When a star dies, it goes out with an explosion better than anything Michael Bay could ever dish out. And now there's NASA footage of the entire light-shattering ordeal.
A recent video shared by NASA's Ames Research Center depicts an exploding star, and manages to capture, for the first time ever, the early flashes of the explosion. The animation was created based on photometric observations collected by NASA’s Kepler space telescope, which monitored star KSN 2011d. Although it has a lame name, star KSN 2011d is a substantial star, weighing in at "500 times the size of our sun," according to Science Daily. FYI: that's big.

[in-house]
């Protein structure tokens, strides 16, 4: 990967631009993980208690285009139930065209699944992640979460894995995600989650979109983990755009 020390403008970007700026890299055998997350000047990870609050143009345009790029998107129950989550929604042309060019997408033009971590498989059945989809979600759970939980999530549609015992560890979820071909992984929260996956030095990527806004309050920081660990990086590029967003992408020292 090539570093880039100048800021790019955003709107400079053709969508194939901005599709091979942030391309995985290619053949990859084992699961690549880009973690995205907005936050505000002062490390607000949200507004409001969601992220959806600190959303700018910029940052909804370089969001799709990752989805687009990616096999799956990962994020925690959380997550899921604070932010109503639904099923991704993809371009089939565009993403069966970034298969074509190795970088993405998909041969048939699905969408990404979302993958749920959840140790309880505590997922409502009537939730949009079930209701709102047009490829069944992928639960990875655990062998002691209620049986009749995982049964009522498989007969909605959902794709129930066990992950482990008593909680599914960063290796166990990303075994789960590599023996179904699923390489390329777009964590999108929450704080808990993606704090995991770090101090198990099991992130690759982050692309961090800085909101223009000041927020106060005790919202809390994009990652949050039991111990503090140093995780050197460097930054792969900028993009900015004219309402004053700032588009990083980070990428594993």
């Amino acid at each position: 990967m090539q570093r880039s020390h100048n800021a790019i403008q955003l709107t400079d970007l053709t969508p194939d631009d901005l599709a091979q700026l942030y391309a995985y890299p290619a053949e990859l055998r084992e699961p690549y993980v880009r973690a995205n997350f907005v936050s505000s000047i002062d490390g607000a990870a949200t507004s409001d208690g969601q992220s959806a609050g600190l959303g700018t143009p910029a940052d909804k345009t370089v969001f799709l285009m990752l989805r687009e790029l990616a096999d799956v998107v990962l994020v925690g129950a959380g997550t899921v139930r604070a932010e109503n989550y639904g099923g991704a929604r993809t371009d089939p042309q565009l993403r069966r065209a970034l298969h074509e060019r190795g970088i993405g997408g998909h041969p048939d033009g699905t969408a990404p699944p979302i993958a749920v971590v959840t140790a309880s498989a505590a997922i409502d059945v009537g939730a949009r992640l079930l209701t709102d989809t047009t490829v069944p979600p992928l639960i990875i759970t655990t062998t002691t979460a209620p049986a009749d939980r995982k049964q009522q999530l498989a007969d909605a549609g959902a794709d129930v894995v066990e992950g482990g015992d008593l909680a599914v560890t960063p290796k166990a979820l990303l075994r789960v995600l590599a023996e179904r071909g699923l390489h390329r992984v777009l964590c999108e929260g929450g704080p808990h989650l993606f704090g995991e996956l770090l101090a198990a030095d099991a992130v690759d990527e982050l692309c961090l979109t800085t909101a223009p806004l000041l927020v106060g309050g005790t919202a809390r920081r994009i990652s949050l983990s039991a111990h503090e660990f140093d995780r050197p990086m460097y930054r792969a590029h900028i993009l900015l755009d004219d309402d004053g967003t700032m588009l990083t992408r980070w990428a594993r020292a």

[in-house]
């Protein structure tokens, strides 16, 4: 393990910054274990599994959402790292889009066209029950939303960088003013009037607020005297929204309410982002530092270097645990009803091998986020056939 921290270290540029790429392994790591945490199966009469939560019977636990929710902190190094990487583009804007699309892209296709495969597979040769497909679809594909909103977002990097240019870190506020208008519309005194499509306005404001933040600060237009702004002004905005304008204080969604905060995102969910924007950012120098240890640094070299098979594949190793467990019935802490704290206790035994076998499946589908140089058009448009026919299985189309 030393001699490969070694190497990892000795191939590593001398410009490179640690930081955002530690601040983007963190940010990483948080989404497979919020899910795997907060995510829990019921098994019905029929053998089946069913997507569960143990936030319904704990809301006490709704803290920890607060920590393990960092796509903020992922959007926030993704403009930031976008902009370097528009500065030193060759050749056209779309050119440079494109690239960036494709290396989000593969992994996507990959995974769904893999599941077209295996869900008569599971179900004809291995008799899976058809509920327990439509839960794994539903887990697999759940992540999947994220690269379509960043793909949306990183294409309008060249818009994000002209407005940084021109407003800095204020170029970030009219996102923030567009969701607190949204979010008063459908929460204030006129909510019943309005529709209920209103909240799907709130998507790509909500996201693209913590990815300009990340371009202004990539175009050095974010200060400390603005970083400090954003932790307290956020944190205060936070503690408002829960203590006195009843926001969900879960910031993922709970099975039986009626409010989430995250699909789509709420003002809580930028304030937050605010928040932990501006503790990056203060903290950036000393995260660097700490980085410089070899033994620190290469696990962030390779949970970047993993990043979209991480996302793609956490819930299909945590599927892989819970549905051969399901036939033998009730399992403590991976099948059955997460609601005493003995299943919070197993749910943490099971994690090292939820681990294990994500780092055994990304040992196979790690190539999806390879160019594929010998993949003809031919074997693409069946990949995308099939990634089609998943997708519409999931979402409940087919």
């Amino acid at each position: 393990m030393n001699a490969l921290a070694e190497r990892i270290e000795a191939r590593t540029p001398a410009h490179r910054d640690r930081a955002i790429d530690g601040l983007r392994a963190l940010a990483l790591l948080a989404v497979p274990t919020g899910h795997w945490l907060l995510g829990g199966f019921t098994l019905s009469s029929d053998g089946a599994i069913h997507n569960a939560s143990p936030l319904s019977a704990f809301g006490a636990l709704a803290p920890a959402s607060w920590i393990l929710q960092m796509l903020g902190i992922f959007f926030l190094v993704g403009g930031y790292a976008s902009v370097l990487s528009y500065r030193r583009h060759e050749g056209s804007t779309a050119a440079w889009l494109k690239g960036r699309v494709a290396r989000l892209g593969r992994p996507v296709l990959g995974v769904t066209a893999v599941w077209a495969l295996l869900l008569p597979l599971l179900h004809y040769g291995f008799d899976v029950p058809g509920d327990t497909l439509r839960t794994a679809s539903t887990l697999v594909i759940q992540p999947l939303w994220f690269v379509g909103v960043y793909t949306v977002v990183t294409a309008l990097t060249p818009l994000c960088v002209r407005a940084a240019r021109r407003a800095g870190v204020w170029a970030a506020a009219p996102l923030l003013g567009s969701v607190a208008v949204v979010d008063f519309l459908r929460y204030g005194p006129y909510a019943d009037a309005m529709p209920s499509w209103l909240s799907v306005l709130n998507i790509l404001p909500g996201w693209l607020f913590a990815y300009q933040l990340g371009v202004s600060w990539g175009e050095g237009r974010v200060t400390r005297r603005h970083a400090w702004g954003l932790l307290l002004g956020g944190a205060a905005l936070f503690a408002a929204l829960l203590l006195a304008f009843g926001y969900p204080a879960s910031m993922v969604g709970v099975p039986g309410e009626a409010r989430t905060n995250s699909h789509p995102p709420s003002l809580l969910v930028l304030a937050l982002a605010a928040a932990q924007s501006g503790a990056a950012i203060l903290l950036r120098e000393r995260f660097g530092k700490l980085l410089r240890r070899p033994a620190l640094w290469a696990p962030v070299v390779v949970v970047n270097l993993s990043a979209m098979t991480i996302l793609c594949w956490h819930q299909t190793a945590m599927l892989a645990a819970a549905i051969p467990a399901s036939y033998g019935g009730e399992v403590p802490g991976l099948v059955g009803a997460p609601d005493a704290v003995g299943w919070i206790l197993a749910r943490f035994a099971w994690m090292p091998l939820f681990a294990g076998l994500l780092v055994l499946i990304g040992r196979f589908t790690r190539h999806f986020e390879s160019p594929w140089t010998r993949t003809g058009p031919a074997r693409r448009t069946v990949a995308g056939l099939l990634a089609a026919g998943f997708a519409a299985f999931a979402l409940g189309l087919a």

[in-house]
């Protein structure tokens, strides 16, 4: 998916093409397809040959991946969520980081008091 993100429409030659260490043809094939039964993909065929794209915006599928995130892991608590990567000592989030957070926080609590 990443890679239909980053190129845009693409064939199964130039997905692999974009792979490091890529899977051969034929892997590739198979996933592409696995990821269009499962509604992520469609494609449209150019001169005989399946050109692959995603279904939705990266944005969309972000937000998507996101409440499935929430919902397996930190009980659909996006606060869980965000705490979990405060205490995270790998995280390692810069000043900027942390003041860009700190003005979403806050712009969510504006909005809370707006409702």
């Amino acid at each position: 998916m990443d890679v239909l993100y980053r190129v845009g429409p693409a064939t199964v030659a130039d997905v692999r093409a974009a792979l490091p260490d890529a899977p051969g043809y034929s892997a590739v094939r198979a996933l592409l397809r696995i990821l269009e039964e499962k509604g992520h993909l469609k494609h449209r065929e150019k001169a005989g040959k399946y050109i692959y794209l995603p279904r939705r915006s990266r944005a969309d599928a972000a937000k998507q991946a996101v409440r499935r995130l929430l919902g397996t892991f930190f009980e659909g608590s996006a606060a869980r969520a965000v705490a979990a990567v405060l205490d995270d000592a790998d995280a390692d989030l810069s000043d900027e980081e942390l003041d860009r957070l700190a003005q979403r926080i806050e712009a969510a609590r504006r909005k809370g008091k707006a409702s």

Speaking on the milestone footage, Peter Garnavich, who's part of a research team that studies the Keplar images, told Science Daily, "In order to see something that happens on timescales of minutes, like a shock breakout, you want to have a camera continuously monitoring the sky. You don't know when a supernova is going to go off, and Kepler's vigilance allowed us to be a witness as the explosion began."
Watch the meticulously created footage above, and if you're a special effects supervisor, maybe learn a thing or two about explosions.
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Kara King is a News Writer at Thrillist and watches too many action movies. Send news tips to firstname.lastname@example.org and follow her at @karatillie.